ChatGPT has some wondering if artificial intelligence will make human creativity obsolete. Released in November by Open AI, the chatbot can quickly write readable prose in response to natural-language prompts better than most people can. When one of my colleagues asked ChatGPT for a 250-word summary of Umberto Eco’s philosophy of translation, it produced a text that would put many educated adults to shame—and it did so within seconds. Reactions to this new AI have ranged from panic to wonder. It is potentially competition for anyone who writes for a living, including journalists and lawyers. Even visual artists are worried, given the dozen or so AI art generators that can already create virtually any image.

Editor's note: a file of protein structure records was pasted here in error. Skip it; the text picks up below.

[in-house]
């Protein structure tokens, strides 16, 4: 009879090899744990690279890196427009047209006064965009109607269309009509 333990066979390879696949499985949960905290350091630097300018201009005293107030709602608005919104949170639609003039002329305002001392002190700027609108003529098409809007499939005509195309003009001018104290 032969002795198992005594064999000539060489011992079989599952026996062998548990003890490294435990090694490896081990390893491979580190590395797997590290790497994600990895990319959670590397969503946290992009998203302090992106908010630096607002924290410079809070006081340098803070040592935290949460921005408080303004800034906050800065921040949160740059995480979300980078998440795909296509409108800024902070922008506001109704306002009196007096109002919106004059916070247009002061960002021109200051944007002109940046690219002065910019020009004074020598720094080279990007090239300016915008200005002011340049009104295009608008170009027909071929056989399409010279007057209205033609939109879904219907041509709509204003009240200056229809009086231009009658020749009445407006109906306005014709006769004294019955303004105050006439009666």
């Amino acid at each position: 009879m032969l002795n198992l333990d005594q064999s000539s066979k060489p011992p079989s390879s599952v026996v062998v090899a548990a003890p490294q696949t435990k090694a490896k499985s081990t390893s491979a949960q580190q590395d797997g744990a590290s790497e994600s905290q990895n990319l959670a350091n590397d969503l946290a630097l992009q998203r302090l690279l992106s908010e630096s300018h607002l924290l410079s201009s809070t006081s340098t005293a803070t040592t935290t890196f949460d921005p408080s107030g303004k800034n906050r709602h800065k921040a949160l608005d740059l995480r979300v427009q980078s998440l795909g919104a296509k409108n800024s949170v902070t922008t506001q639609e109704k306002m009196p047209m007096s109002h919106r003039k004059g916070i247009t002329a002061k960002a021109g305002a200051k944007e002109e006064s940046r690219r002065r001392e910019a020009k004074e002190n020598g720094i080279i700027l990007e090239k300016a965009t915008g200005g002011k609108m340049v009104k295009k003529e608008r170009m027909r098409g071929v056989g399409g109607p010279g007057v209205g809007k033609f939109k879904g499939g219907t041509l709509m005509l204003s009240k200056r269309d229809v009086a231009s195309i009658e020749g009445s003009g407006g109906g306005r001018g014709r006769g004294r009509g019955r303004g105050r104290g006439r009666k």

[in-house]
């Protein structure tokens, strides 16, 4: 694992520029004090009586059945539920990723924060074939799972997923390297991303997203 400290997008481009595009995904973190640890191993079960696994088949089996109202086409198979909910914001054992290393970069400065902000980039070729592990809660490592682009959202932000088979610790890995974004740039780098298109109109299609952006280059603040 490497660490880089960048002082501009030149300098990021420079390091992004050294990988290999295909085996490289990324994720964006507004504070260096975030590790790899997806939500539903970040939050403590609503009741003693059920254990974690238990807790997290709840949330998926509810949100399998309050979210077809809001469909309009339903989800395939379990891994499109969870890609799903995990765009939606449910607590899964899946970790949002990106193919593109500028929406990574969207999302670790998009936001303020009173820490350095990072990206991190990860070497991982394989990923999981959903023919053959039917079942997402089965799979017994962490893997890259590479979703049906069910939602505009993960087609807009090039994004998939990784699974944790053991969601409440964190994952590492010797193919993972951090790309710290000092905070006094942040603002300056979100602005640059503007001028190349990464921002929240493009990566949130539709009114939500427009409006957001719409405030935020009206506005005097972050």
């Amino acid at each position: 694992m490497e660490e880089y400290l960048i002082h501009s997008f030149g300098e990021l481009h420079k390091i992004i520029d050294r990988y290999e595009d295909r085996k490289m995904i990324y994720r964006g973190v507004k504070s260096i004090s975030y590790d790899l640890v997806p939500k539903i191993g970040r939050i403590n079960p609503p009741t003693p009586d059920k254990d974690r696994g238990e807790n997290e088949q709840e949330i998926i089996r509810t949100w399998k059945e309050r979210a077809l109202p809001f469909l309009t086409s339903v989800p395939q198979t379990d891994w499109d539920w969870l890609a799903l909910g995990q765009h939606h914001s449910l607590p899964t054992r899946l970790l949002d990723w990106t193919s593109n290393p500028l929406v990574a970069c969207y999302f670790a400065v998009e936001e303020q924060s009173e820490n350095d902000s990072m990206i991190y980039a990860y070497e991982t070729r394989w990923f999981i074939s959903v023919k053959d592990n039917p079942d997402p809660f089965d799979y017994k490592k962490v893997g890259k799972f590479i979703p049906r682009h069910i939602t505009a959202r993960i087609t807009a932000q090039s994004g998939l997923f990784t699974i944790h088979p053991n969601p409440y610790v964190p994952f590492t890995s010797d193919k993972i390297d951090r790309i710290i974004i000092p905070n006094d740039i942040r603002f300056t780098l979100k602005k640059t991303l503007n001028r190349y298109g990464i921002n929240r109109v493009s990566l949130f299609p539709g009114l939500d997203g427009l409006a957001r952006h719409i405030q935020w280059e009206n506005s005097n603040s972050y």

To me, the hubbub feels like déjà vu. As an academic translator, I witnessed a similar debate emerge surrounding the introduction in 2017 of DeepL, a ground-breaking form of neural machine translation. At the time, most people took one of two views: either the new technology would ultimately replace human translators or it would be insufficient and barely affect the field. It ended up being something in the middle.